While Polly is melting down about Marnie and Lillian, Desna spends her day planning her fake wedding to Dr. Ruval, first “Pretty Woman”-ing around at a fancy bridal salon with the girls under the disapproving eye of Madame (who, by the way, seemed like was going to be a bigger part of the story arc than she has been) and then tasting cakes with her betrothed. It’s during this that Ruval lets slip that he owns the hotel where they’re holding the wedding, leading Desna to discover that he has a whole host of property assets that Zlata doesn’t know about it/isn’t expecting Desna to sign over to her. Something about this revelation inspires Desna to embrace a life of illegality instead of trying to get out from under it as she has been. “We’re good at it,” she admits to Polly later. “We are criminals, Polly, and it’s time we own it and we take what belongs to us.” Whether this means she plans to accept Zlata’s offer of partnership or team back up with the Hussers or strike out on her own, I’m not sure yet. I am intrigued by what this means for the crew. While Polly is of course in, the other girls are more likely to jump out. Quiet Ann has repeatedly this season balked at the idea of getting deeper into the life. Jenn, in addition to her current plans to flee Palmetto, has always shied away from criminal activity. And while Virginia might be more susceptible, her relationship with Dean might also prevent her from getting involved.

The other subplots concern the Hussers. As mentioned, Bryce and Jenn are still planning to move and settle on Tampa, teasing their girls that they’ll take them to Busch Gardens every weekend. Unfortunately, those plans hit a snag when the home loan they apply for is of course denied, given his criminal record and her $12 an hour job (Jenn’s “You have lopsided tits, Karen” retort to the loan officer is hilarious). Meanwhile, Roller is envious of his cousin Clint, who impresses Uncle Daddy when he suggests they open a rehab clinic so they can profit from the opioid crisis on both ends. These threads come together when Uncle Daddy, Roller, and Clint show up at Hank’s Messianic Center (how Hank is not in jail or a mental hospital, let alone allowed to be in walking distance from Jenn’s workplace, I have no idea) and strong-arm him into signing the space over to them. When Bryce arrives, he tries to diffuse the situation, but after Hank makes an untoward comment about Jenn, Bryce brutally stabs the souvenir flamingo pen he got at the bank into Hank’s neck, killing him. This foray back into murder doesn’t sway Bryce regarding his decision to leave the fold so Uncle Daddy and Roller gift him with some cash to start his new life. Curious to see what stops Bryce and Jenn from leaving Palmetto because, c’mon, they’re not going anywhere.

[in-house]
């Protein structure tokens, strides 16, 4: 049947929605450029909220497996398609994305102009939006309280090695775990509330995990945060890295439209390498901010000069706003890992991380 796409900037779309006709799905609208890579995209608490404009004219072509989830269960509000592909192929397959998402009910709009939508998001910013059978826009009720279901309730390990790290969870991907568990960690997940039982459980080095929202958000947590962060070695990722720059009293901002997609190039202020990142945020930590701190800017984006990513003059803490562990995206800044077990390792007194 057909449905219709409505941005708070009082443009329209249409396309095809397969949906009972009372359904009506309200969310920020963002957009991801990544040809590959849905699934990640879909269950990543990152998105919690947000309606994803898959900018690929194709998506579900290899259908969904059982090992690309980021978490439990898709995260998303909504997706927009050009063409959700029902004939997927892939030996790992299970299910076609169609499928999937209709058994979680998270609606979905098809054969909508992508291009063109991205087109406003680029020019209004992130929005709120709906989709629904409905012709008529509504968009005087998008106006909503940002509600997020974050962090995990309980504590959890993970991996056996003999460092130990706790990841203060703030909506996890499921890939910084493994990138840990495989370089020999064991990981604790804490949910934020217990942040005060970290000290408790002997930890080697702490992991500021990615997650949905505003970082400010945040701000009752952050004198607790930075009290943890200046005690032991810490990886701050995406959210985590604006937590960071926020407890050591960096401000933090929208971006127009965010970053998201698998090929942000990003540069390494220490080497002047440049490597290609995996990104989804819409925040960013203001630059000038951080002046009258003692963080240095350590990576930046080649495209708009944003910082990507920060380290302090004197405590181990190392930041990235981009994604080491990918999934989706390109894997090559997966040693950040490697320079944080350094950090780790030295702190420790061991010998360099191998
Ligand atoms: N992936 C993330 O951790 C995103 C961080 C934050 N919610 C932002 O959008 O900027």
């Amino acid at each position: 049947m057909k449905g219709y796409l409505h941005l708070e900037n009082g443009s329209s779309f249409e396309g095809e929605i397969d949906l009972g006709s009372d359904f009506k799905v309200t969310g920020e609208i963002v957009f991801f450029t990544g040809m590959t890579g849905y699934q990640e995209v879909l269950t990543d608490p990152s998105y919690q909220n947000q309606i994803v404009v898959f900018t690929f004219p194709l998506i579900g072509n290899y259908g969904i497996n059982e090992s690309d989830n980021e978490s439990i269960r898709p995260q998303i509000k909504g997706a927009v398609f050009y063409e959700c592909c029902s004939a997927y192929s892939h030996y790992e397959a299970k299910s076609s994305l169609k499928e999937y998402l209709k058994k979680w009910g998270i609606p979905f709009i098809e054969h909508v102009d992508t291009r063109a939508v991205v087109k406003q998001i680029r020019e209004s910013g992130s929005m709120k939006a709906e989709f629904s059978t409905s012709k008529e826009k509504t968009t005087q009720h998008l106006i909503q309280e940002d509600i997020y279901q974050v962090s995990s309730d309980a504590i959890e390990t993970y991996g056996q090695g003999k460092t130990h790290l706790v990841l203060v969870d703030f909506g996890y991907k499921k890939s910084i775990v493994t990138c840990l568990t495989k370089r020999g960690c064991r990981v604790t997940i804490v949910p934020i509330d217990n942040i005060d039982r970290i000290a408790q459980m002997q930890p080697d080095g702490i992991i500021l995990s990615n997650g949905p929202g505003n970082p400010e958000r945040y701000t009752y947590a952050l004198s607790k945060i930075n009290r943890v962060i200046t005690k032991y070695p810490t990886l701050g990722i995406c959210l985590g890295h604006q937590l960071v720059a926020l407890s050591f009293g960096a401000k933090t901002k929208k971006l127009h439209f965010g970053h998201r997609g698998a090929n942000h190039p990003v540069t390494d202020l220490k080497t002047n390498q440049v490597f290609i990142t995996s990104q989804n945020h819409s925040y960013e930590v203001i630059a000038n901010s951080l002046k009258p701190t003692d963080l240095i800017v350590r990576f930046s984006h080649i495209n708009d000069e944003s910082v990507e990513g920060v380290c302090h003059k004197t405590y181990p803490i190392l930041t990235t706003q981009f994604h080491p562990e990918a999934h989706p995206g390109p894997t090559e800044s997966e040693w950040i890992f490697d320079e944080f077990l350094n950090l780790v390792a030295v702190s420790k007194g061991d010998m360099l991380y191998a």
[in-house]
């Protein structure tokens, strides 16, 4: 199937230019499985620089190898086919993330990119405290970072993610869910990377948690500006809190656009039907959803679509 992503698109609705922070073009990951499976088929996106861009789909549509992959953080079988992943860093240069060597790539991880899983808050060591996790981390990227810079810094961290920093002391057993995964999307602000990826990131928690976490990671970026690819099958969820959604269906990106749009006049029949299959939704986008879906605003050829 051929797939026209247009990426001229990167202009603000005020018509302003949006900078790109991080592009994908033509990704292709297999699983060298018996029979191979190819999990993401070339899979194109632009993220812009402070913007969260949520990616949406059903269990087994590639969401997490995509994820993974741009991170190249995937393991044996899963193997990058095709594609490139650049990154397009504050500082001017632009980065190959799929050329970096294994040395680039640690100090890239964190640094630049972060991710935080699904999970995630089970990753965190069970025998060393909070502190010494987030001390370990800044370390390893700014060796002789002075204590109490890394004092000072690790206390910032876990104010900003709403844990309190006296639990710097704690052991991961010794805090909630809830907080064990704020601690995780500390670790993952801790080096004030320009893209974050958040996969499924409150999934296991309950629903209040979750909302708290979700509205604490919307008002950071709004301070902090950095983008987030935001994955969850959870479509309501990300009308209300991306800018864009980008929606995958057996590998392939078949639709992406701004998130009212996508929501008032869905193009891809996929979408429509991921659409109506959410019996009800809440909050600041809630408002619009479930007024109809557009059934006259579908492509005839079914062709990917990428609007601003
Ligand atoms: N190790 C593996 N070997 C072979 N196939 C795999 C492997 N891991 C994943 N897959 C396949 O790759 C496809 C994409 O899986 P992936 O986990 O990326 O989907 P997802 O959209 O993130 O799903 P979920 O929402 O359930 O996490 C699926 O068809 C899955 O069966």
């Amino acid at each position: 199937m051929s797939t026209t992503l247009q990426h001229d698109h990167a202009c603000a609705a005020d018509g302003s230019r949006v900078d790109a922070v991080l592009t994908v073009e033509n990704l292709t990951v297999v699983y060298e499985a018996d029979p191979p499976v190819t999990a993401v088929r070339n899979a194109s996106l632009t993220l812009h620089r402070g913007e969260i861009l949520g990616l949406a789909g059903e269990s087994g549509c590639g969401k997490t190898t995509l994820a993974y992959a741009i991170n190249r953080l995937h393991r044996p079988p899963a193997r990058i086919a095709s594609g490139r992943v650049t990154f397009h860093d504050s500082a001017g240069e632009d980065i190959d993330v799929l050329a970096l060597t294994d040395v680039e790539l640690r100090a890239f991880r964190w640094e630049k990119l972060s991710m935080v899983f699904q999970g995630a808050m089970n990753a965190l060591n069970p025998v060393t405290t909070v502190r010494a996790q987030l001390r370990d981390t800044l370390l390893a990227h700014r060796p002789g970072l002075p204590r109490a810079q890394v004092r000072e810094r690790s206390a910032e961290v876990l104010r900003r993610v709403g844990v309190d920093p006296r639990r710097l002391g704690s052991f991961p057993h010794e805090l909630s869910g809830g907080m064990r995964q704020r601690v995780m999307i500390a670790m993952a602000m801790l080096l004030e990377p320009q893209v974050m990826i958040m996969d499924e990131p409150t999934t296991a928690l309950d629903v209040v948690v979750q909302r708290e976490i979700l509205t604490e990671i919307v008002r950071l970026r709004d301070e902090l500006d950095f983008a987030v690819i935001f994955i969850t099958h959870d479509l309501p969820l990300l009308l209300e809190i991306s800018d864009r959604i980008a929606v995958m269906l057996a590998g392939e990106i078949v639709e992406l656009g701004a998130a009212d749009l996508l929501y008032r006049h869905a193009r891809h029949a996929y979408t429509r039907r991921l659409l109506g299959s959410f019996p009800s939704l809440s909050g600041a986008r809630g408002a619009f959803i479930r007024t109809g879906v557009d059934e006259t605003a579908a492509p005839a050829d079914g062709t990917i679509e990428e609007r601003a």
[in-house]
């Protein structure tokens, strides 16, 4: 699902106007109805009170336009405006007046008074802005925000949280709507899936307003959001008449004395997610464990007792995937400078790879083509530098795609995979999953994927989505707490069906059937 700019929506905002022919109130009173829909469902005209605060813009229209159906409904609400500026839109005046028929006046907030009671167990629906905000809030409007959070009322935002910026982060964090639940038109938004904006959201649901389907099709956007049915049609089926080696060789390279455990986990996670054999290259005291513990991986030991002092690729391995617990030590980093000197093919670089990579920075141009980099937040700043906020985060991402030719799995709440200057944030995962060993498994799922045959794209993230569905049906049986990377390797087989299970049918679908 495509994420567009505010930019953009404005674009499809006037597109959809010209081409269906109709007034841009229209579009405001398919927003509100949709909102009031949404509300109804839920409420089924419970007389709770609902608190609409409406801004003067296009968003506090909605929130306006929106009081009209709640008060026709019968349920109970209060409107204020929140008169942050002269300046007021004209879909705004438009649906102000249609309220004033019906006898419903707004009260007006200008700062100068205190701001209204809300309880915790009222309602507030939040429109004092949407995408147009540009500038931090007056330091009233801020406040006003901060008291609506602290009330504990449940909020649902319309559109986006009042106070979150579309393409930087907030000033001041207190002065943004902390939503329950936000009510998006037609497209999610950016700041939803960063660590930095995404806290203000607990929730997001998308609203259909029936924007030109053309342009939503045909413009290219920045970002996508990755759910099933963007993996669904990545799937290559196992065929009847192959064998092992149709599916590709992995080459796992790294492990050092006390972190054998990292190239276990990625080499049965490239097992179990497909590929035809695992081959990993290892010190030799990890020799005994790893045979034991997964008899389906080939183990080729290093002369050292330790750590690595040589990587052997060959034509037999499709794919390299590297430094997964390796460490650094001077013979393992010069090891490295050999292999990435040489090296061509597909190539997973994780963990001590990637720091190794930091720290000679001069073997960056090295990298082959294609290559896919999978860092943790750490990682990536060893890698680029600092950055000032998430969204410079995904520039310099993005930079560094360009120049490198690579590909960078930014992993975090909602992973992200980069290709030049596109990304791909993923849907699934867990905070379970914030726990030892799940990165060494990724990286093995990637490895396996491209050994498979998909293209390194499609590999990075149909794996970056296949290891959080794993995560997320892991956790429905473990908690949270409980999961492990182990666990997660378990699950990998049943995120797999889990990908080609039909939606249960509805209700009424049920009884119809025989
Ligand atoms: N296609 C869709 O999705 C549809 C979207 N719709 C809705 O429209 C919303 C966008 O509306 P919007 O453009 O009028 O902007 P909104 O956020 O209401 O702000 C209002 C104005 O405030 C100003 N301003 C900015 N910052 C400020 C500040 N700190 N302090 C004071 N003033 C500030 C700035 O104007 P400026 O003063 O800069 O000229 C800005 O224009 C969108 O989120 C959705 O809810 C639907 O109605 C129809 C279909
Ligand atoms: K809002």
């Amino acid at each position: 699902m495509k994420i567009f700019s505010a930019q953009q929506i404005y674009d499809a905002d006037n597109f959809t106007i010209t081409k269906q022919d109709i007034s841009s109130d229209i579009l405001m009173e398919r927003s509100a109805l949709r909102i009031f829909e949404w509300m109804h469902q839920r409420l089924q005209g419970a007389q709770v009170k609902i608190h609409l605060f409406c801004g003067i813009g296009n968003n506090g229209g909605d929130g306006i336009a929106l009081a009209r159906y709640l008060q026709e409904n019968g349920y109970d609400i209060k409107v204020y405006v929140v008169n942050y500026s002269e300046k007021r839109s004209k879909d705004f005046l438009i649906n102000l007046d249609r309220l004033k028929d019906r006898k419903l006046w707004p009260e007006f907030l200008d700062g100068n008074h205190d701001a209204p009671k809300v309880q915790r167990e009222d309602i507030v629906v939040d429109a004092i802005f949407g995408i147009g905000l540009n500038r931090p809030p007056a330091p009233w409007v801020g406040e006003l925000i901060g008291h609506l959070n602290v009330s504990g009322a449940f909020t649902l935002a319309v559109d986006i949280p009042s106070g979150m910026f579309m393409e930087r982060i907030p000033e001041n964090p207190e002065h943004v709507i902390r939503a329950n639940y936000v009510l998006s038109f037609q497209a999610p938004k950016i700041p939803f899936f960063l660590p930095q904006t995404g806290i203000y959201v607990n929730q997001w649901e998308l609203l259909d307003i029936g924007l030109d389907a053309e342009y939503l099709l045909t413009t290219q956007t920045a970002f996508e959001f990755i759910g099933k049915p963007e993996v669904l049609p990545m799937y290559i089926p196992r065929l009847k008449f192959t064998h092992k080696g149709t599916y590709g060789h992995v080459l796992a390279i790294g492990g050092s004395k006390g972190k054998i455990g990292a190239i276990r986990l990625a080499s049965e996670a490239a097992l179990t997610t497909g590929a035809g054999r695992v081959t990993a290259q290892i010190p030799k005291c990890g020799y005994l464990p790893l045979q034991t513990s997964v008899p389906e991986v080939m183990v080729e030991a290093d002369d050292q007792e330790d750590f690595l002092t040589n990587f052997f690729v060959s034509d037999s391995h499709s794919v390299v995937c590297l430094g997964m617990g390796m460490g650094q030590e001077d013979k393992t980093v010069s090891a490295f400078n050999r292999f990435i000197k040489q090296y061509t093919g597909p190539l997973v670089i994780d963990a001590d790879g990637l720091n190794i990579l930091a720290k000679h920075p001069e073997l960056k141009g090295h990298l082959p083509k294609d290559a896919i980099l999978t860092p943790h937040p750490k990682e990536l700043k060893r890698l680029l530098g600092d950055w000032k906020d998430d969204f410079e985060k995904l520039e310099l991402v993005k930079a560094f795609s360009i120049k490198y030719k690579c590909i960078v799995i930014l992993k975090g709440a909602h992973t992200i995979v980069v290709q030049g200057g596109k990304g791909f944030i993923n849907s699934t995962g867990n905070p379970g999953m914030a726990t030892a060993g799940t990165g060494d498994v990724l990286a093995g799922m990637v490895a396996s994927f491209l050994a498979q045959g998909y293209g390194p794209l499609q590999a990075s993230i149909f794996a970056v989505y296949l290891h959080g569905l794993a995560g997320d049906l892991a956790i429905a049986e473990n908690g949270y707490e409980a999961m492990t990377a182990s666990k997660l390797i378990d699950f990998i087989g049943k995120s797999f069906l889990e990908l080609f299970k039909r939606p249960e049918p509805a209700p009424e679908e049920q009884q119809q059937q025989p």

Did this week’s “Claws” give you life or did you find it a deadly sit? Tell me what you thought about “Til Death” in the comments section.